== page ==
insurance companies an easy way to
assess damage related to claims. For
insurance and surveying purposes,
aerial drones offer the ability to cover
more ground while traversing more
areas and angles than might be possible (or affordable) with traditional
Other use cases include surveying
and monitoring progress at construction sites, and performing simple regulatory inspections for commercial real
estate properties. Aerial drones are
even used to fly around warehouses
and find supplies or products faster
and more accurately than humans do.
Aerial drones also come in handy
in agricultural applications. They offer a dual benefit in this context. First,
drones are used to survey fields. Instead of having to traverse hundreds
IN JUNE, AMAZON announced it was close to being able to offer for package deliveries by drone for its Prime Air service. That same month, Uber said it plans
to test food delivery by aerial drone
in crowded cities. And drone delivery
company Flytrex already touts the ability to deliver drinks via unmanned vehicle on the golf course.
Despite such announcements,
drones are not crowding the skies over
major cities and population centers just
yet. But that may be about to change.
After several years of hype, widespread drone usage may be close to
ready for primetime.
Drones increasingly are being deployed in a number of compelling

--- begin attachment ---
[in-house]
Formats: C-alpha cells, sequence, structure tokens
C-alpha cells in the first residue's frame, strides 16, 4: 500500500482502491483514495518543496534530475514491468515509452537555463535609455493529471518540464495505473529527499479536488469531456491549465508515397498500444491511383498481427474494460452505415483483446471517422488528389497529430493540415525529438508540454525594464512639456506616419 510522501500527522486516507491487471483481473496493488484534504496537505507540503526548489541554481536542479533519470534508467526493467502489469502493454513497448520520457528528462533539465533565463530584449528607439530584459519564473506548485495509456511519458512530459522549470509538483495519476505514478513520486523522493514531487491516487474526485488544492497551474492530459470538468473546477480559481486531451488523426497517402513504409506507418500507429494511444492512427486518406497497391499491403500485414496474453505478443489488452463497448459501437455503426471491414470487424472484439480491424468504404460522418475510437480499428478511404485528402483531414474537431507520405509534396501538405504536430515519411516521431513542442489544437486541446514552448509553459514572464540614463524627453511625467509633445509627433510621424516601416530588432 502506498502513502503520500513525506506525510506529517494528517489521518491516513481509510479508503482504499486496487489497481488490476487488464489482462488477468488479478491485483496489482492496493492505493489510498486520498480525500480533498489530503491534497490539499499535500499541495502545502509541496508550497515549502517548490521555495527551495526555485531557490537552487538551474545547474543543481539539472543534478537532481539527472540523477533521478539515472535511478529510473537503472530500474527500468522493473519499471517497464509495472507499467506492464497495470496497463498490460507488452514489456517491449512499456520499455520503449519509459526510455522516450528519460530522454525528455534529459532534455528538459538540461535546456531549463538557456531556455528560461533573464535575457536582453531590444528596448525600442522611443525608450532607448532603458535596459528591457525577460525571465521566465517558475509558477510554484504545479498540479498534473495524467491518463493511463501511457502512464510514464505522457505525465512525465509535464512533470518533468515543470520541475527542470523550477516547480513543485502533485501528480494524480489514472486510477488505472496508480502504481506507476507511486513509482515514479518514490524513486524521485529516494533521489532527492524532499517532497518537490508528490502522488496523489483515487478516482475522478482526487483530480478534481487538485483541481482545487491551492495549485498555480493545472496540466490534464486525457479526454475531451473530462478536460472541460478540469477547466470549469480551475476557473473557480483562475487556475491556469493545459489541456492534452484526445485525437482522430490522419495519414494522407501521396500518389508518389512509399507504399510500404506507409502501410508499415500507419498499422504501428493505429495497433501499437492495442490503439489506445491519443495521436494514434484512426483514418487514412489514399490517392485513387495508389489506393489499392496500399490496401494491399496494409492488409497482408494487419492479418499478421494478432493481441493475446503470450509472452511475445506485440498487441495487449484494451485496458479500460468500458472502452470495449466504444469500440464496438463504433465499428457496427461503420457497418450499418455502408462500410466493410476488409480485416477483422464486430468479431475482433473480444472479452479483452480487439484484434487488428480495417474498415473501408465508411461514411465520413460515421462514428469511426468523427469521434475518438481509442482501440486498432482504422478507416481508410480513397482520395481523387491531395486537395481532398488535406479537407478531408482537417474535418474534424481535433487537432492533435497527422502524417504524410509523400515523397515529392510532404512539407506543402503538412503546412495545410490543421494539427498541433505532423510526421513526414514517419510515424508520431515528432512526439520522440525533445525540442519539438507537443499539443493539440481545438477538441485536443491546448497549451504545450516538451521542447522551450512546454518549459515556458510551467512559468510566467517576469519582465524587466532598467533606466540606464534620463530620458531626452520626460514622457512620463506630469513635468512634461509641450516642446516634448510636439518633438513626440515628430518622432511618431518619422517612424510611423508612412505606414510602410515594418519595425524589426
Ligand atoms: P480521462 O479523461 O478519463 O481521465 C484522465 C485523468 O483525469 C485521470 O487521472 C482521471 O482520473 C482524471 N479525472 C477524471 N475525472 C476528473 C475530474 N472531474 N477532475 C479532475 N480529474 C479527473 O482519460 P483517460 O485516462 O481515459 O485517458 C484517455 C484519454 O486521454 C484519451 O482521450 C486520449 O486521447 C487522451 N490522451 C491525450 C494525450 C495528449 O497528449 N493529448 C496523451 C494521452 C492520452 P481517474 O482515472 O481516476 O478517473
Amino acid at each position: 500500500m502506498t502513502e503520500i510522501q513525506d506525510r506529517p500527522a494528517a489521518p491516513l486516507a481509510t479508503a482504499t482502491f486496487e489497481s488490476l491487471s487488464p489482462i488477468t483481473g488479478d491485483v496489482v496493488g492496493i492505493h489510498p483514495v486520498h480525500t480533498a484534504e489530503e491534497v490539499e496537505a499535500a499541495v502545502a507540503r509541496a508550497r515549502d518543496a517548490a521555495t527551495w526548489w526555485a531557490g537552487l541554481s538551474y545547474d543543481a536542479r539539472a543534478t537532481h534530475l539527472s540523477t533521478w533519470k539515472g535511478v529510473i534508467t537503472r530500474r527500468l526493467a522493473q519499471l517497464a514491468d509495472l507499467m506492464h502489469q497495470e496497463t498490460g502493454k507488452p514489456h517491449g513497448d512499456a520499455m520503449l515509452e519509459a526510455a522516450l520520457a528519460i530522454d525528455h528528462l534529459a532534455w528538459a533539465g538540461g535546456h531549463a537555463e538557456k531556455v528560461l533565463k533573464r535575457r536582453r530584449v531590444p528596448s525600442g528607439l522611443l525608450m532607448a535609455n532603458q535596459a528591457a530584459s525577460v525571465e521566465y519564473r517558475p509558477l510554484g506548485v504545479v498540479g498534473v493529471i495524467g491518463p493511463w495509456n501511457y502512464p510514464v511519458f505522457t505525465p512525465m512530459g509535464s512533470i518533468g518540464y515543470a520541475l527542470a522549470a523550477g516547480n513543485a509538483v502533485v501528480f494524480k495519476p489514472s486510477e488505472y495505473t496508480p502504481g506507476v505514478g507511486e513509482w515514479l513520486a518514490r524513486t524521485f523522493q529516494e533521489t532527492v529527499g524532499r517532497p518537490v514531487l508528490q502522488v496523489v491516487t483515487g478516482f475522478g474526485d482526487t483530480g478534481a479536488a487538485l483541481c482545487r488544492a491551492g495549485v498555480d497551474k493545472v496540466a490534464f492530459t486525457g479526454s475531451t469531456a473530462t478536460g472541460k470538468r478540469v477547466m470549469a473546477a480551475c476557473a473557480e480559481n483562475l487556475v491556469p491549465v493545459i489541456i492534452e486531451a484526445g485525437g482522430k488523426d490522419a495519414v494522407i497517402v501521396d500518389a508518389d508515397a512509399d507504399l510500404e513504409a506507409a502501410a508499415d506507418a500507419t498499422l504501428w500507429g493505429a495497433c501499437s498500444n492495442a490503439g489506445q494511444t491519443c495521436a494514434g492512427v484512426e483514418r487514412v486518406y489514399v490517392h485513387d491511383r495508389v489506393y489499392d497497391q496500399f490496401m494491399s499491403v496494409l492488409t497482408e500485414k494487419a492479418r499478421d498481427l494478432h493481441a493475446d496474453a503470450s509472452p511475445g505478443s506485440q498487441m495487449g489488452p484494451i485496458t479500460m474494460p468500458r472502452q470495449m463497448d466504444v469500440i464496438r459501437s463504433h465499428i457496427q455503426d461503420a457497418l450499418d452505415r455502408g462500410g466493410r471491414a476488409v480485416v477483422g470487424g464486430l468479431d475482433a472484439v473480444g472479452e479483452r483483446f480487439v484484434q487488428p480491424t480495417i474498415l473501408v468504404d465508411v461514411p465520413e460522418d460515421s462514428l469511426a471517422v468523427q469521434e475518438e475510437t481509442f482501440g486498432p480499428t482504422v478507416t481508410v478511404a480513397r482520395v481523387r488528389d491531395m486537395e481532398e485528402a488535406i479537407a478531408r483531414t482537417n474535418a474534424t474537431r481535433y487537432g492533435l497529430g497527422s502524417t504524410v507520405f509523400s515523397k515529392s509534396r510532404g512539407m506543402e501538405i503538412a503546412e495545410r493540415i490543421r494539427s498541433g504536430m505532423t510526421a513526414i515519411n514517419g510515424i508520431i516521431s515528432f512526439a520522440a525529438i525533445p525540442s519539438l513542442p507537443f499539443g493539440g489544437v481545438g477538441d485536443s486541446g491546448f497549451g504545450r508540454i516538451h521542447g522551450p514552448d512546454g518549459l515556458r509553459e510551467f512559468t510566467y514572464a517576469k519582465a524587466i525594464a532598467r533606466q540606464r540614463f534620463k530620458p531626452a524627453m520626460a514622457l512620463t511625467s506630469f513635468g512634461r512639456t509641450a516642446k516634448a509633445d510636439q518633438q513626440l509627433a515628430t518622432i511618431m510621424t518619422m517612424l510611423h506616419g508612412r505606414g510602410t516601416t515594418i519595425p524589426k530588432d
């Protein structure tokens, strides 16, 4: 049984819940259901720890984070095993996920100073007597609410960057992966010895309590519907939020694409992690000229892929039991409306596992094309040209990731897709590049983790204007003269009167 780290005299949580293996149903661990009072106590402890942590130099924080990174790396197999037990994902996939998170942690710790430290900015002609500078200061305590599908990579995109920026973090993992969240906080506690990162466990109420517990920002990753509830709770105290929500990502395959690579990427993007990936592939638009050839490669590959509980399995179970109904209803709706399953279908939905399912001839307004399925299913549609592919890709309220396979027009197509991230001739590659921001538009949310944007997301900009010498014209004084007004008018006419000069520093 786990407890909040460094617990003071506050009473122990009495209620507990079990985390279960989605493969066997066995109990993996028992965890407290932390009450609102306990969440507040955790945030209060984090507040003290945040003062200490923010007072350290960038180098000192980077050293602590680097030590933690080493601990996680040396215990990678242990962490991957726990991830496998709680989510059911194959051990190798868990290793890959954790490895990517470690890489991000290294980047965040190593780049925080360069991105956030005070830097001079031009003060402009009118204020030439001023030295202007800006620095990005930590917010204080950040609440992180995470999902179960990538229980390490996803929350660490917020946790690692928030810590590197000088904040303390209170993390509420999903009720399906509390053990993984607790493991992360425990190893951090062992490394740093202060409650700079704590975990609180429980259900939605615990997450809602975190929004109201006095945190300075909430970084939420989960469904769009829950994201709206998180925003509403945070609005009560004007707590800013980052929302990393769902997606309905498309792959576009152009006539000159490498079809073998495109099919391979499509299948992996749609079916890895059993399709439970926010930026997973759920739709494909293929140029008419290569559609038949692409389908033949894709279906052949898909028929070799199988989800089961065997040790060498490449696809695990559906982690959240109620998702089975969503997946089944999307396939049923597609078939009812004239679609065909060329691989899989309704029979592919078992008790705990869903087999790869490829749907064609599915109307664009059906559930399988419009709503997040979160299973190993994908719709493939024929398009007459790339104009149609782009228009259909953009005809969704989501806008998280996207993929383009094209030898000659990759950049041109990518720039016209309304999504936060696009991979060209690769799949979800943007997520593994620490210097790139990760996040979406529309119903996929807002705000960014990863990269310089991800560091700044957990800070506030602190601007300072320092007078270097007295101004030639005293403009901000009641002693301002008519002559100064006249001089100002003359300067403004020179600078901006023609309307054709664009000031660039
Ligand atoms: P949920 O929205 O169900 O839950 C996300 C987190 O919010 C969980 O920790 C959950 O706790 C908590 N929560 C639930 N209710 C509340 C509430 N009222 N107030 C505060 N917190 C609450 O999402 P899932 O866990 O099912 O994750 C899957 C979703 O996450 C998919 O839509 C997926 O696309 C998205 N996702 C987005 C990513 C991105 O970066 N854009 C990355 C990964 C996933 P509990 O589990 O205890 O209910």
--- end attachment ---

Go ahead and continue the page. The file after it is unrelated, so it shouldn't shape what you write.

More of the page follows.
real-world use cases. These use cases
have drone companies and enthusiasts
bullish that, no matter what happens,
there are serious real-world applications for drone technology today and
in the near future that will disrupt life
and business as we know it.
“Traditionally, we’ve seen drones be-
ing used for photography and survey-
ing,” says Eric Peck, CEO of Swoop
Aero, an Australian company that
delivers medical supplies via aerial
drone. “It’s all about data capture,
because data really is driving the abil-
ity to generate economic growth at the
From construction to insurance to
real estate to agriculture, the ability to
survey and photograph wide swaths of
land and hard-to-reach locations with
aerial drones is valuable to companies.
For instance, high-quality photos and
videos from different aerial angles can
better showcase residential properties
up for sale, more effectively highlight-
ing elements that appeal to buyers.
Aerial footage shot by drones is less
expensive than manually taking aerial
footage from a helicopter. One drone
photographer interviewed by The Bal-
timore Sun noted the cost differences:
“I can drive up to my destination, plug
my equipment in, and be done [pho-
tographing] in five or 10 minutes,”
said Jack Hardway, owner of a drone
photography firm. “It doesn’t cost me
$5,000. It costs me pennies to put that
thing in the air.”
The cost is one benefit. The ability
to collect more visual data from more
angles than from a traditional camera
also is important.
A Santa Monica, CA-based company called DroneBase uses unmanned
aerial vehicles (UAVs, or aerial drones)
to offer, among other services, aerial
surveying of building rooftops to give
Unmanned vehicles have a number
of compelling real-world use cases.
Society | DOI: 10.1145/3360911 Logan Kugler